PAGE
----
Gig review: Anima Eterna Brugge, Beethoven Symphonies 6&5/City Recital Hall

Posted: February 6, 2016 in Music gig review : classical
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A program of Beethoven symphonies too often gives modern orchestras an excuse to really blast and shake the concert hall rafters. After all, Beethoven’s symphonies are full of pile-driving riffs and slammin’ power-chords.

It’s all very exciting – as any heavy metal is – but sometimes it is a little overweight and overblown. Power is power, but force is only force.

Belgian orchestra Amina Eterna Brugge have made a name performing these landmark symphonies on period instruments – yes, what you are hearing is what Beethoven would have heard (that is, of course, until he went deaf). And their interpretations are a revelation and a beautiful beautiful thing. I was there for their performance of the 6th and 5th Symphonies (in that order) as part of the 40th Sydney Festival.

I am still kicking myself for not being there for their entire Beethoven series, and will be for weeks.

anima eterna1

Anima Eterna mainman, Jos van Immerseel, pulls some wonderful dynamics out of the music and his players. Like a calm captain he steers the ensemble steadily through this exquisite music, easily gesturing for this mood or that, rather than flailing at and attacking the material.

The period instruments give the symphonies a sense of a wider and often deeper range of dynamics, as one’s ear tends to bend inward towards the music. The oboes and bassoons seem to be in higher relief against the strings, the brass blasts seem more burnished and the wooden flutes and period clarinets are rounder in tone, more pearly.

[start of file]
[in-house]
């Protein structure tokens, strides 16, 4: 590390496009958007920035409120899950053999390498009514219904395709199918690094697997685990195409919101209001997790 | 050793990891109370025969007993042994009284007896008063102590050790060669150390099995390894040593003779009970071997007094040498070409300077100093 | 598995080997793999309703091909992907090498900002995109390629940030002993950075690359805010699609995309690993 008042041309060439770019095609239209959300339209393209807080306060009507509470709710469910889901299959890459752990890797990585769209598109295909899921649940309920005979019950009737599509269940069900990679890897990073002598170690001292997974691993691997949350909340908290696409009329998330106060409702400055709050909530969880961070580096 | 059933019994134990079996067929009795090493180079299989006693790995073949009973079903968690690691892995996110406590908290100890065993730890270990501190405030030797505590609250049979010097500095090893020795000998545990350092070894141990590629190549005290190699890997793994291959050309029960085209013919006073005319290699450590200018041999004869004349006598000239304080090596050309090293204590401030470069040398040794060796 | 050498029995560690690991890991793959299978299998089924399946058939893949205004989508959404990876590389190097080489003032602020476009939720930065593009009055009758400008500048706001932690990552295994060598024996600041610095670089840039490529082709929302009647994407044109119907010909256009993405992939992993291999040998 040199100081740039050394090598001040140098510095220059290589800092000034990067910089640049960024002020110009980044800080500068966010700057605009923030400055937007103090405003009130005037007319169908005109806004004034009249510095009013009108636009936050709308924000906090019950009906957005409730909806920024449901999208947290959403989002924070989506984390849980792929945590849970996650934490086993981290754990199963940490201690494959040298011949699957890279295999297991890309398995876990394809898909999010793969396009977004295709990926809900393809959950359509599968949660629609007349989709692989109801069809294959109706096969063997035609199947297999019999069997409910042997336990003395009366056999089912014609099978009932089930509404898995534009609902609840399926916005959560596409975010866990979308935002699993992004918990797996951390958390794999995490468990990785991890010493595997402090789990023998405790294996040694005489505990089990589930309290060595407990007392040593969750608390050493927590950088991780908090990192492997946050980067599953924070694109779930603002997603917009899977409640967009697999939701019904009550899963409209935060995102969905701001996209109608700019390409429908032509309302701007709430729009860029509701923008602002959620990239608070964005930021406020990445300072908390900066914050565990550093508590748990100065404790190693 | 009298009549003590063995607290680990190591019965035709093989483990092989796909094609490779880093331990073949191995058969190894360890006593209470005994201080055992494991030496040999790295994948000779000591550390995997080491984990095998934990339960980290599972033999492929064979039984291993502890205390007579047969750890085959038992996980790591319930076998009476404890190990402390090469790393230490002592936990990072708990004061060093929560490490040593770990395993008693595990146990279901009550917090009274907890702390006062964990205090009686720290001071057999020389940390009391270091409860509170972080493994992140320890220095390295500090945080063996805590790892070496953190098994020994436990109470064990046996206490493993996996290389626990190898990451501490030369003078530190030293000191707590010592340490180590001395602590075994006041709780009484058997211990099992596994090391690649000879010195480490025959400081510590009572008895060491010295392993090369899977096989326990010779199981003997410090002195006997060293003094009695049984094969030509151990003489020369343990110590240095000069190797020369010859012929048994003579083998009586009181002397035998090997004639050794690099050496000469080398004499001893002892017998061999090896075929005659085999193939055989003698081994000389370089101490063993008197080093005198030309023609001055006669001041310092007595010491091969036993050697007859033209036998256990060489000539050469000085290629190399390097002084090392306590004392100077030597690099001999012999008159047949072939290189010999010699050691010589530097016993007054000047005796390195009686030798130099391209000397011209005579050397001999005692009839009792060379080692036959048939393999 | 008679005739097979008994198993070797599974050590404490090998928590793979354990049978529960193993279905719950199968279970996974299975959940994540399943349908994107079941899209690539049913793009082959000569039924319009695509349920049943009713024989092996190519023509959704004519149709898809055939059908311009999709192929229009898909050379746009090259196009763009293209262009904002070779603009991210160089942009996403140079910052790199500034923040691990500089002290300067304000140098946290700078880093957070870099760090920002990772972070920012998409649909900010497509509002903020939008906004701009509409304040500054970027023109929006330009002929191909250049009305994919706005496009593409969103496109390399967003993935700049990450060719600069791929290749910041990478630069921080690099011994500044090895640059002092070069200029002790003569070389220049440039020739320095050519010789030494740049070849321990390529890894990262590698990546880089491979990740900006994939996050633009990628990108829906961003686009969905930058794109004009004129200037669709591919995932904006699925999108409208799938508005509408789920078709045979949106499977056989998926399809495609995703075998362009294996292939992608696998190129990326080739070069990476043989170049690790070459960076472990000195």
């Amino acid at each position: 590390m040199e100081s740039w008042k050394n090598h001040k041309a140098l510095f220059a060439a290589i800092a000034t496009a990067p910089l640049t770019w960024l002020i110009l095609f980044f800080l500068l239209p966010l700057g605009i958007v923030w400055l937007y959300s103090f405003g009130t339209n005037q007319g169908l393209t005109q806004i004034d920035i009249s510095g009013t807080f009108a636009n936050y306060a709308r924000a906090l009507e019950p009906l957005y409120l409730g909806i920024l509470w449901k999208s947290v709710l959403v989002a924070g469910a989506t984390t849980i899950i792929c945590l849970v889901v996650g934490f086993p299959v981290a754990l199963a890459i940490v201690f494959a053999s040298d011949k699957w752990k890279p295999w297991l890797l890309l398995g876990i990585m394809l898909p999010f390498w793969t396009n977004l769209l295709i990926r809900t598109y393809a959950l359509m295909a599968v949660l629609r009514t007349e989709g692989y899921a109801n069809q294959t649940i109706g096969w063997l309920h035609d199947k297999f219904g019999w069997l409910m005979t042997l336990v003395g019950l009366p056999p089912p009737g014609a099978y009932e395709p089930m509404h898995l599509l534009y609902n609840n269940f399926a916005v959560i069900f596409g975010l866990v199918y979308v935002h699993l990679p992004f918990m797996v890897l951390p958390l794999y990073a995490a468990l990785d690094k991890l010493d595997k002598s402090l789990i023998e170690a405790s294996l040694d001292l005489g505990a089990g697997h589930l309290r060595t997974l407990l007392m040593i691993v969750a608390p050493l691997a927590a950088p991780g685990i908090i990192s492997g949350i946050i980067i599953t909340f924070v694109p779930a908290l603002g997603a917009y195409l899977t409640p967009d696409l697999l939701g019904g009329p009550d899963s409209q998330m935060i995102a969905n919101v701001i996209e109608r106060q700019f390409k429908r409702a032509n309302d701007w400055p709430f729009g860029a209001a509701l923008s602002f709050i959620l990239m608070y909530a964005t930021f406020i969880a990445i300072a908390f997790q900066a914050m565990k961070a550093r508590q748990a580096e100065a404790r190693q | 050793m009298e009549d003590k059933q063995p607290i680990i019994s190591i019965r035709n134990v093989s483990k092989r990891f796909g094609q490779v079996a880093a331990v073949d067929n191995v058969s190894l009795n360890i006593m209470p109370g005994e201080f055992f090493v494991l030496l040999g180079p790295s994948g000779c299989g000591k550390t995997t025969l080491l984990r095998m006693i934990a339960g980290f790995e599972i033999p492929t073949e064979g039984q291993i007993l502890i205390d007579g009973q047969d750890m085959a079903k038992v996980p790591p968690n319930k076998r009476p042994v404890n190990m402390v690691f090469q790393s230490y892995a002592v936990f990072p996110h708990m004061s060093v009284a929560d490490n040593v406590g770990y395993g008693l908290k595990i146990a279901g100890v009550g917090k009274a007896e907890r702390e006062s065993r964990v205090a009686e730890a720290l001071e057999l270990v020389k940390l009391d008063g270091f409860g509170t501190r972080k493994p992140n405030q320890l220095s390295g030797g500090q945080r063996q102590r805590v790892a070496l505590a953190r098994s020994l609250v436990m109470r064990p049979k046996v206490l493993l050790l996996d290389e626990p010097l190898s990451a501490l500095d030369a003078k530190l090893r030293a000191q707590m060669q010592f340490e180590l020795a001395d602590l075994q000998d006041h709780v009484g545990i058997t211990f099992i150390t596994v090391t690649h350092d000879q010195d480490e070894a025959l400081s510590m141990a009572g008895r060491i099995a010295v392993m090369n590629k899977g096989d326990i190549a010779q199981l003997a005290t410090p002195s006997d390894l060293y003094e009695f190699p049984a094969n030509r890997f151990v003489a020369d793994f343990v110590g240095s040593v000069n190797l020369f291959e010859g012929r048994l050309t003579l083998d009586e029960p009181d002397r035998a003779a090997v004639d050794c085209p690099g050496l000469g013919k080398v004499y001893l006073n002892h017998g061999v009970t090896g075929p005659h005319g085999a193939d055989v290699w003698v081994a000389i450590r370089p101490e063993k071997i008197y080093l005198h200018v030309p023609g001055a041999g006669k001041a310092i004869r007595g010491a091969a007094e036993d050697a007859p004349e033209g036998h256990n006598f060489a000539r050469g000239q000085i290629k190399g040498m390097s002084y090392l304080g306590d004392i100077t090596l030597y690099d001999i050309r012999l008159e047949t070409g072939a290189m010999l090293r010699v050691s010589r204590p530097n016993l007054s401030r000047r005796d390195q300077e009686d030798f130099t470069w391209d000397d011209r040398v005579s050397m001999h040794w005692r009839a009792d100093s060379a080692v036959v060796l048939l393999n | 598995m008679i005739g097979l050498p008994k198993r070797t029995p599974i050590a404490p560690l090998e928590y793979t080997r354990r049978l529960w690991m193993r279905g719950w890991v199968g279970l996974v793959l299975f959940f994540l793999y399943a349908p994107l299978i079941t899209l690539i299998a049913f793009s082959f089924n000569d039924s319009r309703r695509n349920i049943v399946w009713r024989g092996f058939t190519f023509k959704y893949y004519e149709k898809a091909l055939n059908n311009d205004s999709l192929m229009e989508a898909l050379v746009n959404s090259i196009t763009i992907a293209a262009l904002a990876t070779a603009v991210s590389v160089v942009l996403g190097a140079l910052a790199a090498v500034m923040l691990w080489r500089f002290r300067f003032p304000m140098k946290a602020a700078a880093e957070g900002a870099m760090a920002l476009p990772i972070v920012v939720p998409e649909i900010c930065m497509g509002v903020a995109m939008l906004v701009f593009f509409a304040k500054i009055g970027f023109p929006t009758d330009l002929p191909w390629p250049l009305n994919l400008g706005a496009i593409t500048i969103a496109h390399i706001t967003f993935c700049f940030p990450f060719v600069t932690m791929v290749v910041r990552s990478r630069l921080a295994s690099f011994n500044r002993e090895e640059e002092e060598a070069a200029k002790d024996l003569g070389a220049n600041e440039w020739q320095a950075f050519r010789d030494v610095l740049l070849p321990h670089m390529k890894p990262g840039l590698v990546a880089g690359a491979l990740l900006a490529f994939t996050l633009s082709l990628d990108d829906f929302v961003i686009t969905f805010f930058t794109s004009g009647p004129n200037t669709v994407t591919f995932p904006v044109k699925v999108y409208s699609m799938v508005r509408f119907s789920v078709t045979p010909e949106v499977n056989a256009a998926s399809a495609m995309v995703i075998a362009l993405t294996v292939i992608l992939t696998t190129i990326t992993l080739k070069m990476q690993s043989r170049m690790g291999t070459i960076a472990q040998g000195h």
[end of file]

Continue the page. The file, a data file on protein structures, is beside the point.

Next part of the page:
The lovely ‘birdsong’ after the ‘Storm’ movement in the 6th Symphony (4th movement, Allegro) allowed these flutes and clarinets to drop their tonal pearls into the air of the City Recital Hall, beautifully.

Which is not to say the Anima Eterna ensemble can’t project power: the fidgety child in front of me almost jumped out of her skin when the timpani and brass exploded their sturm und drang during the above ‘Storm’ movement.

Their Sixth (‘Pastoral’) Symphony was the perfect paean to a particularly German nature-love/worship, which verges, as in Wagner, on the pagan. Beethoven’s expression of being in and amongst Nature blurs with the spiritual, as it hymns the power and ecstacy of the natural world. Beethoven wrote on the score “Mehr Ausdruck von Empfindung als Malerei”/”More an expression of feeling than painting”, that is, more his feeling of losing oneself in Nature than a simple tone poem description.

anima eterna2

The woodiness and the natural ‘breathing’ of the Anima Eterna Brugge allowed an organic quality to enrich the music – which could not have been more perfect for this anthem to nature.

The Fifth Symphony crackles with ideas and the orchestra crackled with energy to match them. The Fifth is built architectually and organically around one musical motif, one which Beethoven associated with fate and destiny. The Anima Eterna’s reading moved the movements all forward with a sure propulsion and momentum, with no energy dissipated carelessly. Lean and mean.

Force is only force, but power is power. The more human-scale dynamic of period-instrument ensembles is always a plus when listening to orchestral music – witness our own remarkable Australian Brandenburg Orchestra under Paul Dyer.

Jos van Immerseel and the Anima Eterna Brugge proved this yet again, and in doing so revealed maybe something of Beethoven the man as against the often overblown and, sometimes, robotic titan.

Published January 2016 on



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